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George Floyd Described As A 'Gentle Giant' By Friends

A portrait of George Floyd is part of the memorial for him near the site of his arrest. He died Monday night in Minneapolis; video shared online by a bystander showed a white officer kneeling on his neck during his arrest as he pleaded that he couldn't breathe.
A portrait of George Floyd is part of the memorial for him near the site of his arrest. He died Monday night in Minneapolis; video shared online by a bystander showed a white officer kneeling on his neck during his arrest as he pleaded that he couldn't breathe.

Friends of George Floyd watched in disbelief as the now-viral video played. It shows a handcuffed black man facedown on the street, pleading for his life. He's struggling to breathe as he's pinned to the ground by a white Minneapolis police officer's knee pressing into his neck.

The black man in the video was identified as Floyd, 46. He died Monday after he was taken to a hospital.

Friends describe him as a "gentle giant" — he was 6 feet, 7 inches — who grew up in Houston's Third Ward, a center of the city's African American community. A vigil was held this week at Houston's Emancipation Park, in the neighborhood where Floyd grew up.

He was remembered by friend Johnny Phillips, who told Houston's Fox affiliate that Floyd "was just a young guy that was athletic, fun to be around and was lovable."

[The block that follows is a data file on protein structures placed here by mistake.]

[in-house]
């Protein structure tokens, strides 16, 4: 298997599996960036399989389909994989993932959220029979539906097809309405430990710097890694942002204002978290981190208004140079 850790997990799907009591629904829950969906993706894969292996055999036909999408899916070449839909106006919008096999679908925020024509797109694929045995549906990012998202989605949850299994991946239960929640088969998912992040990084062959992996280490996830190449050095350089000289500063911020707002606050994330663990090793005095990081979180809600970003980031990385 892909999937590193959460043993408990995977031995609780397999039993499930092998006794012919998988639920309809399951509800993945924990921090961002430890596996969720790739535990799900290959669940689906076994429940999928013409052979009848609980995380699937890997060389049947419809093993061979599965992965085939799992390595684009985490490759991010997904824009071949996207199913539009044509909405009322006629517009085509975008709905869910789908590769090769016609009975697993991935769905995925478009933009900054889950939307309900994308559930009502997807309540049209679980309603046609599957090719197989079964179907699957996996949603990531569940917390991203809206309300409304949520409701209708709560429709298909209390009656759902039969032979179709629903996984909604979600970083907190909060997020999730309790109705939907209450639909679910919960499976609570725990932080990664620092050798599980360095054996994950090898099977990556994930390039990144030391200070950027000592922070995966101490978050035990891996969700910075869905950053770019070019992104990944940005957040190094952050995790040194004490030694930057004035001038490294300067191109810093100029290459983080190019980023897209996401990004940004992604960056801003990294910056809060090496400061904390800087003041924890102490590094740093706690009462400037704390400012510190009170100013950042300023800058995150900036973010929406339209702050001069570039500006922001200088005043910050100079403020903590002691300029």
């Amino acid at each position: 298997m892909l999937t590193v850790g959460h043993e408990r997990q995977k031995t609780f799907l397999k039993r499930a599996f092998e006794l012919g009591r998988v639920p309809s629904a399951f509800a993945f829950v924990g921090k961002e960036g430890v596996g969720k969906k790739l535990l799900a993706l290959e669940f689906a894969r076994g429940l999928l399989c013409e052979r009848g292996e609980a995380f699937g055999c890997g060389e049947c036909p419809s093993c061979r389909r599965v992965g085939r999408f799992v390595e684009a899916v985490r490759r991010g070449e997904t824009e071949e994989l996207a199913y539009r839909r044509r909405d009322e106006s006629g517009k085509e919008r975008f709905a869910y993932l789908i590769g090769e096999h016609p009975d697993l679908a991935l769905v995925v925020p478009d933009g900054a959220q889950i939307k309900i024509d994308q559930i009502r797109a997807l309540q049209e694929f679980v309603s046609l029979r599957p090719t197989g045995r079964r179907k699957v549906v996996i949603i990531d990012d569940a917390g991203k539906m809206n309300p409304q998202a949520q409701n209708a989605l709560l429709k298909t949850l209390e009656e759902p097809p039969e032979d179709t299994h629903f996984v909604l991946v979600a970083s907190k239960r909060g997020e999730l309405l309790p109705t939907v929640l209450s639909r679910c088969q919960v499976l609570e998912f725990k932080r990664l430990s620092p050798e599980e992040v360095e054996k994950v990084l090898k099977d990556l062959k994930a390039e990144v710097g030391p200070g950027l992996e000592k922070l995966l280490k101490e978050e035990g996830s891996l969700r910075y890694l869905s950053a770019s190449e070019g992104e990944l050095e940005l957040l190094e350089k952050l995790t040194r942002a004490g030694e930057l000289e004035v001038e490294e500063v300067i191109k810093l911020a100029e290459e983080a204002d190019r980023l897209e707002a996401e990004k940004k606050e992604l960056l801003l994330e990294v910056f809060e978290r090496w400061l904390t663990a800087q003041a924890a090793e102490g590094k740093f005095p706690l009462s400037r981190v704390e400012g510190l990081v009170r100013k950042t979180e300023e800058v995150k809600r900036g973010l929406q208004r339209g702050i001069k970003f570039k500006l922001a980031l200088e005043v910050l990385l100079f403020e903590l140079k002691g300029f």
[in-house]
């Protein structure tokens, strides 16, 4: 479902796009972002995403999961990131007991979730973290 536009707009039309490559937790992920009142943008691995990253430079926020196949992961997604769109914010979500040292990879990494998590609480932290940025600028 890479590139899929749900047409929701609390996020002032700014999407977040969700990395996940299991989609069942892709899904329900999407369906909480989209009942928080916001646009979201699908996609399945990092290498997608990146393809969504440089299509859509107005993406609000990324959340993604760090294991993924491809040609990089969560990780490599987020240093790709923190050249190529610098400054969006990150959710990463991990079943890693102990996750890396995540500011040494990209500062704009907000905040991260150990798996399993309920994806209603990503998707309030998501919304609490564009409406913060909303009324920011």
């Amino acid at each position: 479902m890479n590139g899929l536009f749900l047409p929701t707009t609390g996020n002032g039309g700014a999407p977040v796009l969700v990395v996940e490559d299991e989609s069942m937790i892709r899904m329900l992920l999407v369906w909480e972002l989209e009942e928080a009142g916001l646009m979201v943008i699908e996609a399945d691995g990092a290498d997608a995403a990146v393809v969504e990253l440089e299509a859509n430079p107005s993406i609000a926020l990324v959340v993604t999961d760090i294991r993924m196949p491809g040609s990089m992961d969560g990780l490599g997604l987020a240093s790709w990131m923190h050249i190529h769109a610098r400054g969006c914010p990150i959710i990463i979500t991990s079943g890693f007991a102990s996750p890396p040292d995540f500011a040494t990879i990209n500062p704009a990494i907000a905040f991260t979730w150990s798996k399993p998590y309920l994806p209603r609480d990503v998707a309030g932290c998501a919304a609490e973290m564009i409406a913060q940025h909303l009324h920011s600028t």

Former NBA star Stephen Jackson met Floyd in high school, and they remained friends.

"He played two sports — football and basketball," Jackson said, speaking to the syndicated radio program The Breakfast Club.

Houston Public Media reports that Floyd was "talented enough to get a basketball scholarship from Florida State University." He didn't finish college there, instead returning to Houston to pursue another passion — making music. For a while in the 1990s, he performed under the name Big Floyd and collaborated with other artists in the local hip-hop scene.

Jackson said that where he and Floyd grew up, there could be a lot of fighting between neighborhoods. But he said Floyd was someone everyone liked.

"It makes me angry. It just hurts that people have that much hate," said Jackson, referring to the officers involved. Jackson says he worries about Floyd's two daughters now that they've lost their dad.

Jackson says Floyd moved to Minneapolis for work, driving trucks. He says Floyd was pulling his life back together after getting in trouble with the law and spending time in jail. By most accounts, Floyd was doing well in Minneapolis, where he found a new community.

The Star Tribune reports that for years Floyd had a security job at Conga Latin Bistro and was known for giving hugs to regulars. The restaurant's Facebook page paid tribute to Floyd, saying "he was a peaceful and loving man" who wouldn't have liked the "violence, vandalism and riots."

A second night of protests turned violent in the city, prompting Minnesota Gov. Tim Walz to activate the National Guard on Thursday. But family and friends say they want the focus to be on Floyd, saying he was a good person.

"We need to see justice happen," his cousin Shareeduh Tate told CBS This Morning. She called Floyd's death a murder and wants police prosecuted. "We want to see them arrested. We want to see them charged. We want to see them convicted for what they did."

The four police officers involved in the arrest have been fired.

In a joint statement, U.S Attorney Erica MacDonald and FBI Special Agent in Charge Rainer Drolshagen said they "are conducting a robust criminal investigation" headed by the Department of Justice's Civil Rights Division and the FBI's Minneapolis field office.

"If it is determined that there has been a violation of federal law, criminal charges will be sought," the statement said.

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